Income Statement Adjustments: Necessary to Obtain Value at Appropriate Levels (Video and Text)


A recent post stated that business value is a function of three things, expected cash flows, their growth, and the risks associated with their future receipt. This video (and text) post focuses on the first element, or cash flow. What adjustments are necessary to appropriately value a company? We normalize for non-recurring and unusual items and for discretionary expenses of owners. These are necessary to achieve marketable minority/financial control value. Then, if strategic control is desired, we adjust cash flows for synergistic or strategic cash flow benefits. It is important to understand the critical differences between normalizing and control adjustments.

Hello, Chris Mercer here at and

We’ll talk today about income statement adjustments.

A couple of post ago, I talked about the three key elements of any business value: that is the expected future cash flows attributable to the business, the growth of those cash flows, and the discount rate with which those cash flows are discounted to the present to achieve value today. Today, I want to talk about the cash flow itself, and what we have to do to get an appropriate cash flow to determine a business valuation. To do that, we’ll talk about what I’ll refer to as income statement adjustments.

There are two kinds of income statement adjustments – normalizing adjustments and then control adjustments. We’ll talk about these, but first let’s point out why it’s so important. The cash flow that we talked about in the previous post pertains to a particular level of value – that is the marketable minority or the financial control level of value. So if we have a different cash flow, we have a different value.

If we want to get to the appropriate level of value for our base value, then we have to get the appropriate level of cash flow. Well, what is that? It’s the as-if-publicly-traded, or the marketable minority value, which, as we talked earlier and as we’ll talk more in the future, is synonymous with the financial control value. So we look at an income statement, and what kinds of things do we do?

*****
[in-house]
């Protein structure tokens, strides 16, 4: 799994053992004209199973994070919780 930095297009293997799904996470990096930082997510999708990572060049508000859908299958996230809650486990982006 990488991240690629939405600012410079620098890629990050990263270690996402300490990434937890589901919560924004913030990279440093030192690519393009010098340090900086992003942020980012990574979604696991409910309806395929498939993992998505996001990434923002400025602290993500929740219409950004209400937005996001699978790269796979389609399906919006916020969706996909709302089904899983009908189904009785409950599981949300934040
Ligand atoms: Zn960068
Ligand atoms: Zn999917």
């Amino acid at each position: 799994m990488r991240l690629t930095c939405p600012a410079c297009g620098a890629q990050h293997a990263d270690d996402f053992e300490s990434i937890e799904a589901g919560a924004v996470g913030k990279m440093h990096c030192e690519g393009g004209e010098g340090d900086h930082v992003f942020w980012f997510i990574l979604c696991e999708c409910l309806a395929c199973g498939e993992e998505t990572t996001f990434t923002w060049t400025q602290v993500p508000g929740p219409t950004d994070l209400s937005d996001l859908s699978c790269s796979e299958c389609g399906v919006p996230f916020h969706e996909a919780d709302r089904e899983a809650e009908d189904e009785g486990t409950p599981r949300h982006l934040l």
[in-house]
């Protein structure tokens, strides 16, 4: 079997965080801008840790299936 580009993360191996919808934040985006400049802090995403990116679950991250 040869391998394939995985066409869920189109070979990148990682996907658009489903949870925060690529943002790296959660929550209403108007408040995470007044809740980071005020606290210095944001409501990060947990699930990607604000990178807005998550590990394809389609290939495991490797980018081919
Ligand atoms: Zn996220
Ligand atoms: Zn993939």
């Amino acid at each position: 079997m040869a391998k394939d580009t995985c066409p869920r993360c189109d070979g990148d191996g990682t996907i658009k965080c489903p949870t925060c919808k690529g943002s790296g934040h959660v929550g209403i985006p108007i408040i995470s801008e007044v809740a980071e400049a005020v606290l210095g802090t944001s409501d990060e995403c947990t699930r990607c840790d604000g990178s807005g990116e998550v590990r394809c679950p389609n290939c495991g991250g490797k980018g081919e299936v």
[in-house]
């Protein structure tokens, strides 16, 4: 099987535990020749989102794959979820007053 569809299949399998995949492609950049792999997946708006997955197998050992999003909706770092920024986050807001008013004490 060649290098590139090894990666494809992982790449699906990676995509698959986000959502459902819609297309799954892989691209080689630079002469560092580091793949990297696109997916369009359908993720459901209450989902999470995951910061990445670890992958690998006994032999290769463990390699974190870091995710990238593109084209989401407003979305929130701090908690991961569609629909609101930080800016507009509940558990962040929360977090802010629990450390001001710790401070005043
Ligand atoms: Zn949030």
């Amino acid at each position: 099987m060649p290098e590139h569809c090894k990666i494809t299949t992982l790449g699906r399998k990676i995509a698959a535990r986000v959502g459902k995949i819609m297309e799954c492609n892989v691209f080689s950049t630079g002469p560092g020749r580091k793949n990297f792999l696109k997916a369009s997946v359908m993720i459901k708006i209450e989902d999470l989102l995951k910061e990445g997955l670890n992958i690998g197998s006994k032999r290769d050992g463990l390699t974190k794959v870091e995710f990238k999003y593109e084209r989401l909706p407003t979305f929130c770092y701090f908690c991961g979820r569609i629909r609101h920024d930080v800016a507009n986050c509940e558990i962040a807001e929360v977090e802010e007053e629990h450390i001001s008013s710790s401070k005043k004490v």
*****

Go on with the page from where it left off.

What are we looking for? Well, we’re looking for normalizing adjustments. In other words, we’re going to normalize the financial statements to a public-equivalent basis. Does that mean that the company has to be public? No, of course not, but that’s the ideal that we’re looking for.

Normalizing adjustments are for non-recurring, or unusual items of income or expense, or income or expense of non-operating items. That’s the first kind.

The second kind is what I refer to as discretionary or agency expenses. In other words, the expenses of owners that are well in excess of what would be incurred in a well-run publicly traded company.

So, non-recurring and discretionary and agency expenses. Some appraisers will say those are control adjustments – because the minority shareholder can’t control. Well, the minority shareholder over here can control because he can sell the stock and leave the company. So that is not really an argument for not making compensation-related adjustments in valuation. That’s well spelled-out in my book, the Second Edition of the Integrated Theory. Travis Harms and I have the Third Edition coming out, hopefully later this year.

The second kind of adjustments are what I call “control adjustments,” and these adjustments relate the income statement to the financial control buyer or to the strategic control buyer on the levels of value chart. The financial control adjustments might be those adjustments that a buyer would make and share in valuation with a seller. They are typically quite minimal, because the marketable minority value and the financial control value are fairly synonymous. In other words, the cash flow to the marketable minority and cash flow at financial control levels are generally speaking the same.

What about the strategic control level? Well, we need cash flow strategic and those adjustments are the kinds of synergistic or strategic adjustments that buyers of companies that have strategic or synergistic intent might make. And that would be, I’m going to reduce expenses substantially, or I’m going to sell into a new markets – things of that nature. And those strategic or control adjustments create a strategic control premium.

But the result, the cause of the strategic control premium, is not something magical. It’s the cash flow adjustment.

Now, there’s a publication out called the Measurement and Application of Market Participant Acquisition Premiums published by The Appraisal Foundation. The working group there equated what’s called a “market participant acquisition premium” and the strategic control premium as the result of those cash flows from these control adjustments.

So you see, if we want to value a company – if you want to understand the value of your company – you have to make appropriate normalizing or if your objective is strategic control, control adjustments.

I hope this is helpful! Good day.

Please note: I reserve the right to delete comments that are offensive or off-topic.

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